But efforts by teams from the Israeli defense ministry to remove sensitive documents from Israeli archives – as reported by the Haaretz newspaper recently – must be understood in a new political climate and are not simply an attempt to spare Israeli governments embarrassment, as some have suggested.
Those of us working with Nakba documents – Nakba means "catastrophe" and is the term Palestinians use for the expulsion in 1948 of some 800,000 people from their lands and homes in what became Israel – were already aware of the removal of these documents. For many years, for instance, historians were unable to revisit "the village files," which formed an important proof in my argument that the 1948 war was an act of ethnic cleansing.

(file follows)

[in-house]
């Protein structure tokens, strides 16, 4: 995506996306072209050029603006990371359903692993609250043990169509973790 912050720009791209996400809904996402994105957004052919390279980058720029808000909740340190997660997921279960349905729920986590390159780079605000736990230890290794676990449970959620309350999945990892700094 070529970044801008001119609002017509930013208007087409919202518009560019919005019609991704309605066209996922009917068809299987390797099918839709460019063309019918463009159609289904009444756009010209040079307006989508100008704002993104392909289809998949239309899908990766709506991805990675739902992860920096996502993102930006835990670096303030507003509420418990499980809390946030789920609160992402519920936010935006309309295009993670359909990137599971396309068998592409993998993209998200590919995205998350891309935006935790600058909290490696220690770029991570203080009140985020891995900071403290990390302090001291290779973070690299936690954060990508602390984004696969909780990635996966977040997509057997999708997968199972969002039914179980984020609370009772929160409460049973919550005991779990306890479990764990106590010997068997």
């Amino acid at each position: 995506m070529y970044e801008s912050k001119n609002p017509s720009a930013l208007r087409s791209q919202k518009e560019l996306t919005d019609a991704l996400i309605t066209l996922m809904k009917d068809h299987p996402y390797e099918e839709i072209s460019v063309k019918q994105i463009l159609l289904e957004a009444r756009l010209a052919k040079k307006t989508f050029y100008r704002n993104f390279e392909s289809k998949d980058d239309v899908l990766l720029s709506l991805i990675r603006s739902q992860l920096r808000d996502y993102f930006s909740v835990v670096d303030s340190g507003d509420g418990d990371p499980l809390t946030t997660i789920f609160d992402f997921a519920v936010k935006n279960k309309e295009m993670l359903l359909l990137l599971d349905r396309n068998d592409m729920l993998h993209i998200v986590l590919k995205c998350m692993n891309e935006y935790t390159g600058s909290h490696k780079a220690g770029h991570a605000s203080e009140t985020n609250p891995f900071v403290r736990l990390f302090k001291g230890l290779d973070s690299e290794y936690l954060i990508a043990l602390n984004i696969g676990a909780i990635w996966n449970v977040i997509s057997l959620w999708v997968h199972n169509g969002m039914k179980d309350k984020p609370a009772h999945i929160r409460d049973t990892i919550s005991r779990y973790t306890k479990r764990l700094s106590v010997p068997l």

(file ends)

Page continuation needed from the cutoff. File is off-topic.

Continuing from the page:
Some of the crucial material Benny Morris used on the Deir Yassin and al-Dawayima massacres could also not be not re-opened. They all detailed a more honest Israeli version of the causes leading to what was termed the "Palestinian exodus" in 1948.
Why are these files being hidden? In 2016, the journalist Lisa Goldman assumed that the reason was that the works of the "new historians" embarrassed the government and undermined Israel's international standing.